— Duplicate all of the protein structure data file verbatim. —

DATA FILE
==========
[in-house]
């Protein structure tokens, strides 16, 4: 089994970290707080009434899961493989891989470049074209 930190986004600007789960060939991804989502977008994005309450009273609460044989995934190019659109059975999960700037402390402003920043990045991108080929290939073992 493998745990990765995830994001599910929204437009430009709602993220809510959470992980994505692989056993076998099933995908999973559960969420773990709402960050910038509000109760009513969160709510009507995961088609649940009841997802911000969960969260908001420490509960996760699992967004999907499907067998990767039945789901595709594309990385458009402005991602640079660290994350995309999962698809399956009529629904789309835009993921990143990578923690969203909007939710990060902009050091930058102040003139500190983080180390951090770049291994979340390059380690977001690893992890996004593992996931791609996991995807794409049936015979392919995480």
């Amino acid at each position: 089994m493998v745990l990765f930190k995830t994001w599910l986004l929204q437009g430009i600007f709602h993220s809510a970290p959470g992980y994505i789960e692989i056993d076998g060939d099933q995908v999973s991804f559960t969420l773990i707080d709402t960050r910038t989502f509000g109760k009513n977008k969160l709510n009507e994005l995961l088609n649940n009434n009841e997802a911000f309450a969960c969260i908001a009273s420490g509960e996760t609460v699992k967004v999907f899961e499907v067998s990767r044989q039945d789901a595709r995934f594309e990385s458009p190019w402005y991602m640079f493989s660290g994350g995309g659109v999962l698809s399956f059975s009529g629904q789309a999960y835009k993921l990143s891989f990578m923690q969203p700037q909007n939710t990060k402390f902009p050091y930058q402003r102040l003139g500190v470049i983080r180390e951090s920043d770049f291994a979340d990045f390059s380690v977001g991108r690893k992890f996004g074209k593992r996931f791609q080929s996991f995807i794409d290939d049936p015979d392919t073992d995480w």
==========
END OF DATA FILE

[in-house]
């Protein structure tokens, strides 16, 4: 089994970290707080009434899961493989891989470049074209 930190986004600007789960060939991804989502977008994005309450009273609460044989995934190019659109059975999960700037402390402003920043990045991108080929290939073992 493998745990990765995830994001599910929204437009430009709602993220809510959470992980994505692989056993076998099933995908999973559960969420773990709402960050910038509000109760009513969160709510009507995961088609649940009841997802911000969960969260908001420490509960996760699992967004999907499907067998990767039945789901595709594309990385458009402005991602640079660290994350995309999962698809399956009529629904789309835009993921990143990578923690969203909007939710990060902009050091930058102040003139500190983080180390951090770049291994979340390059380690977001690893992890996004593992996931791609996991995807794409049936015979392919995480």
């Amino acid at each position: 089994m493998v745990l990765f930190k995830t994001w599910l986004l929204q437009g430009i600007f709602h993220s809510a970290p959470g992980y994505i789960e692989i056993d076998g060939d099933q995908v999973s991804f559960t969420l773990i707080d709402t960050r910038t989502f509000g109760k009513n977008k969160l709510n009507e994005l995961l088609n649940n009434n009841e997802a911000f309450a969960c969260i908001a009273s420490g509960e996760t609460v699992k967004v999907f899961e499907v067998s990767r044989q039945d789901a595709r995934f594309e990385s458009p190019w402005y991602m640079f493989s660290g994350g995309g659109v999962l698809s399956f059975s009529g629904q789309a999960y835009k993921l990143s891989f990578m923690q969203p700037q909007n939710t990060k402390f902009p050091y930058q402003r102040l003139g500190v470049i983080r180390e951090s920043d770049f291994a979340d990045f390059s380690v977001g991108r690893k992890f996004g074209k593992r996931f791609q080929s996991f995807i794409d290939d049936p015979d392919t073992d995480w």